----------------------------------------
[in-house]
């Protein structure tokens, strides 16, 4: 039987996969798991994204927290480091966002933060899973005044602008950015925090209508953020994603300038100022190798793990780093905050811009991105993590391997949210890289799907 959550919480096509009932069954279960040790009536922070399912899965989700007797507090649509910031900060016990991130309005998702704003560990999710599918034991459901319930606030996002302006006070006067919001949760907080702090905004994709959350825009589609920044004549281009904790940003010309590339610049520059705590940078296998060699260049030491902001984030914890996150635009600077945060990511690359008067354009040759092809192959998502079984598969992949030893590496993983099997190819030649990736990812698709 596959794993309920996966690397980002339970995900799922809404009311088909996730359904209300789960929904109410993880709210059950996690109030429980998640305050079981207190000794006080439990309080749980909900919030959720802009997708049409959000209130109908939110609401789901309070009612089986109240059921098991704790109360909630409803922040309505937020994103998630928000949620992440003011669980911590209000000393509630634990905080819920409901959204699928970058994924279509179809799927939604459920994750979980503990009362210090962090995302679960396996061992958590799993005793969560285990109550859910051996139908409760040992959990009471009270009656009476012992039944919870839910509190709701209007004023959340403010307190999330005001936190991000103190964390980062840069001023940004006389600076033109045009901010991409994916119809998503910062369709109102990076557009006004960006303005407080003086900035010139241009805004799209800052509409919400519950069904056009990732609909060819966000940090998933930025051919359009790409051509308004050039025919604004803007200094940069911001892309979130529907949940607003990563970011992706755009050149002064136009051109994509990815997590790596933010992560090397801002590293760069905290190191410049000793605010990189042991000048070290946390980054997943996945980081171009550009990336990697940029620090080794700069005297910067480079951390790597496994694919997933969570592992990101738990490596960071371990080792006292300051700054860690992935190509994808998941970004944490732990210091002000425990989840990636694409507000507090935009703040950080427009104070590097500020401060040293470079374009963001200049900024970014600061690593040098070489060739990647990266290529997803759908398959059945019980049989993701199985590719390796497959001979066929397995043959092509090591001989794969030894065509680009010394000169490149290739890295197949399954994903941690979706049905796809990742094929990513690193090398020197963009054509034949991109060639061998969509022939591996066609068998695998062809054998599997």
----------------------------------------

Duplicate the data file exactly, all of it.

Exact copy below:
[in-house]
């Protein structure tokens, strides 16, 4: 039987996969798991994204927290480091966002933060899973005044602008950015925090209508953020994603300038100022190798793990780093905050811009991105993590391997949210890289799907 959550919480096509009932069954279960040790009536922070399912899965989700007797507090649509910031900060016990991130309005998702704003560990999710599918034991459901319930606030996002302006006070006067919001949760907080702090905004994709959350825009589609920044004549281009904790940003010309590339610049520059705590940078296998060699260049030491902001984030914890996150635009600077945060990511690359008067354009040759092809192959998502079984598969992949030893590496993983099997190819030649990736990812698709 596959794993309920996966690397980002339970995900799922809404009311088909996730359904209300789960929904109410993880709210059950996690109030429980998640305050079981207190000794006080439990309080749980909900919030959720802009997708049409959000209130109908939110609401789901309070009612089986109240059921098991704790109360909630409803922040309505937020994103998630928000949620992440003011669980911590209000000393509630634990905080819920409901959204699928970058994924279509179809799927939604459920994750979980503990009362210090962090995302679960396996061992958590799993005793969560285990109550859910051996139908409760040992959990009471009270009656009476012992039944919870839910509190709701209007004023959340403010307190999330005001936190991000103190964390980062840069001023940004006389600076033109045009901010991409994916119809998503910062369709109102990076557009006004960006303005407080003086900035010139241009805004799209800052509409919400519950069904056009990732609909060819966000940090998933930025051919359009790409051509308004050039025919604004803007200094940069911001892309979130529907949940607003990563970011992706755009050149002064136009051109994509990815997590790596933010992560090397801002590293760069905290190191410049000793605010990189042991000048070290946390980054997943996945980081171009550009990336990697940029620090080794700069005297910067480079951390790597496994694919997933969570592992990101738990490596960071371990080792006292300051700054860690992935190509994808998941970004944490732990210091002000425990989840990636694409507000507090935009703040950080427009104070590097500020401060040293470079374009963001200049900024970014600061690593040098070489060739990647990266290529997803759908398959059945019980049989993701199985590719390796497959001979066929397995043959092509090591001989794969030894065509680009010394000169490149290739890295197949399954994903941690979706049905796809990742094929990513690193090398020197963009054509034949991109060639061998969509022939591996066609068998695998062809054998599997």